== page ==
Police in Seychelles did not find illicit drugs inside the Korkki sisters’ hotel room where they were both found dead two weeks ago.
Jean Toussaint, a Seychelles police spokesman, confirmed the development in an email to NBC News.
“Items of interest found in the Korkkis’ room includes alcohol and different types of medications,” Toussaint told the news outlet. “No illegal drugs were found in the sisters’ room.”
Annie, 37, and her sister Robin, 42, traveled to Seychelles, an island located more than 900 miles off Africa’s east coast in the Indian Ocean on Sept. 15 and were scheduled to leave on Sept. 24, they had extended their trip.
The pair were found unresponsive in their villa at the Maia Luxury Resort and Spa on Sept. 22. A butler assigned to their room contacted authorities after he noticed no movement in their room during the entire day. The sisters had been drinking on Wednesday—and it would be the last time anyone would see them alive.
Autopsies determined that the two Minnesota natives died from acute pulmonary edema. Their bodies showed no visible signs of trauma. Dr. Patrick Lank, a Northwestern Medicine assistant professor of emergency medicine in Chicago said many factors can contribute to an acute pulmonary edema.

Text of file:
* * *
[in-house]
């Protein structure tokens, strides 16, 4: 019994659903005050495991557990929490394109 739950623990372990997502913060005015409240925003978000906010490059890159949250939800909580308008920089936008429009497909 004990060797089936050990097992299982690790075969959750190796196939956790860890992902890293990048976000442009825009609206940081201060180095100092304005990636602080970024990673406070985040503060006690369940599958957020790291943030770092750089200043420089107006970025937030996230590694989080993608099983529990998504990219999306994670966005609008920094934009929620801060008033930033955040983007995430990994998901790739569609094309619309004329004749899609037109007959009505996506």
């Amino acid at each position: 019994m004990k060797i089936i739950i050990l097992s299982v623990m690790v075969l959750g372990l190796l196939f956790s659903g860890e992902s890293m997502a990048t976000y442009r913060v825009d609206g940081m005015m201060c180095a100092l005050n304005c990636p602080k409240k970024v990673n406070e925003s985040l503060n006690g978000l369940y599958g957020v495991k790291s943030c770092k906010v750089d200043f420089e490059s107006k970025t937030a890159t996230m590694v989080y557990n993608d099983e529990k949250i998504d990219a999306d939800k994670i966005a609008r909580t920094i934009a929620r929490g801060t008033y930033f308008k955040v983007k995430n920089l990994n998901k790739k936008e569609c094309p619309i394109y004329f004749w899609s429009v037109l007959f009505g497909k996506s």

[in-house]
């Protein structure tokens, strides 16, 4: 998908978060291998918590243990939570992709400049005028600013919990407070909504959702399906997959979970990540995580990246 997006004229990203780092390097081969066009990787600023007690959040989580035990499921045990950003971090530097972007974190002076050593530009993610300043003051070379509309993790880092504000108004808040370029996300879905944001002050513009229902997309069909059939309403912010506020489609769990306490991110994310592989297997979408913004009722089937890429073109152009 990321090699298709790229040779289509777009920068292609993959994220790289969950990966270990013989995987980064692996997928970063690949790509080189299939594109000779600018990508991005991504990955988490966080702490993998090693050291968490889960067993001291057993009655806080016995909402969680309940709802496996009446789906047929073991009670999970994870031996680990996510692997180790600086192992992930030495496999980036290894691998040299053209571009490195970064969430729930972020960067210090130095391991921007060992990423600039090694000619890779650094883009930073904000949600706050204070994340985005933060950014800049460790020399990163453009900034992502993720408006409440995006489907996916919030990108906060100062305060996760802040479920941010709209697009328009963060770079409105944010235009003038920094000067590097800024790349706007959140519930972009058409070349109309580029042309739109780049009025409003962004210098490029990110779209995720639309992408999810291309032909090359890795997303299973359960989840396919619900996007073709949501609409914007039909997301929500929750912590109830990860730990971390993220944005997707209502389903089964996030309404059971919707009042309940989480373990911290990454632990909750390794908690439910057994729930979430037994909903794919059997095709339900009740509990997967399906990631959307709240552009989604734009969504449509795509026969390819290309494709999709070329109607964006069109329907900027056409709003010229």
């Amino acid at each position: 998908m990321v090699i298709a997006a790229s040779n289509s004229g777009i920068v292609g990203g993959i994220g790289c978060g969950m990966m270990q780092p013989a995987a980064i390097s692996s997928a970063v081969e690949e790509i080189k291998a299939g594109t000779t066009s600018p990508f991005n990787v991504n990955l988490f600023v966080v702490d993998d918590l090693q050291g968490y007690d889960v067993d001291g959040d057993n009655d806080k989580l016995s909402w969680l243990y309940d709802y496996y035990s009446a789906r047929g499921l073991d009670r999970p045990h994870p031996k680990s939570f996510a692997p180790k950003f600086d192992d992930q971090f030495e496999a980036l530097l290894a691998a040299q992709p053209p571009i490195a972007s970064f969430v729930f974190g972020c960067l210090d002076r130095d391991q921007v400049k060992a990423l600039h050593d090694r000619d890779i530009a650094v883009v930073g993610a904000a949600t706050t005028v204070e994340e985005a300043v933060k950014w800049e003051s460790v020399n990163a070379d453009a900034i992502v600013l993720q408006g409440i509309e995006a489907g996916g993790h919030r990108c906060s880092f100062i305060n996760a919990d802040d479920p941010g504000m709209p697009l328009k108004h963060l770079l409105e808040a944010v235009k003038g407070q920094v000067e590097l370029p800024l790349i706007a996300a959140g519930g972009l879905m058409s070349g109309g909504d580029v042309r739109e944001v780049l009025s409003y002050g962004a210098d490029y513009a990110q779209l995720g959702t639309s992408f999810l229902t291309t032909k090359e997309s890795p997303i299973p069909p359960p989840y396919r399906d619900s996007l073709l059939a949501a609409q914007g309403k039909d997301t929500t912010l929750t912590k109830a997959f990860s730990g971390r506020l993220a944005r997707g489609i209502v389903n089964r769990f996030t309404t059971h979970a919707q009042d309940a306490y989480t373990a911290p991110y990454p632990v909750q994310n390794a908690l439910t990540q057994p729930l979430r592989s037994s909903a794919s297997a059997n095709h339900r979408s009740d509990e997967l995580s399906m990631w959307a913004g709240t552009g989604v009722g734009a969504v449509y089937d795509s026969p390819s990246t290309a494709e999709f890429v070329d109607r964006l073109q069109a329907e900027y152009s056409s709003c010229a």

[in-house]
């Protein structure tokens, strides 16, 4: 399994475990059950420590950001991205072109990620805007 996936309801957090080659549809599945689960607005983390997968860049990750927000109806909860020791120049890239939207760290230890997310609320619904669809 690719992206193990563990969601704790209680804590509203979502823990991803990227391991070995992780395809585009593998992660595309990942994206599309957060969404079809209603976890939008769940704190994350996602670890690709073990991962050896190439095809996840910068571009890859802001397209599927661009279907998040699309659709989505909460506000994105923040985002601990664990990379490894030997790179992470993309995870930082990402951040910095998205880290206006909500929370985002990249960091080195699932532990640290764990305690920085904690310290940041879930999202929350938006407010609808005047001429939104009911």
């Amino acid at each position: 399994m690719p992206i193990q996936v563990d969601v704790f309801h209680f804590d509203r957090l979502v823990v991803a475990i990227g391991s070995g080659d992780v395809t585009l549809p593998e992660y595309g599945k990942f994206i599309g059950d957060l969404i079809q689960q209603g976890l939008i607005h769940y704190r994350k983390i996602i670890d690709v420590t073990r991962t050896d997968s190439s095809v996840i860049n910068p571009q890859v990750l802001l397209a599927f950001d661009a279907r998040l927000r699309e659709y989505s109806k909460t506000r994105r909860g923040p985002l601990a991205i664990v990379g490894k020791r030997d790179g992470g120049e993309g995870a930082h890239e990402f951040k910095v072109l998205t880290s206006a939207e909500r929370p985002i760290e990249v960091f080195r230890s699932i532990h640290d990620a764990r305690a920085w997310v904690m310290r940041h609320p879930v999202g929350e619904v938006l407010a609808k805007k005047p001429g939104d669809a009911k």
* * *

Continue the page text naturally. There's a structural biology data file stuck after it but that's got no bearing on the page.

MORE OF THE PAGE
“Two people at the same time is odd,” Lank said. “It suggests more of a toxicologic or environmental cause, or a potential infection if they’re traveling together.”
The sudden deaths of the sisters have shocked the Korkki family who have said they haven’t been given many details about the deaths of their loved ones.
“At this point, the only details we know are the articles flying around online,” brother Chris Korkki told the Minnesota Star-Tribune. “My mom has been talking with people from the U.S. Embassy. I don’t think they’ve provided her with any information.”
He added, “Two things keep going through my mind: This isn’t happening, and we just want answers.”
Annie worked at JPMorgan Chase in Denver, and Robin was a financial trader in Chicago.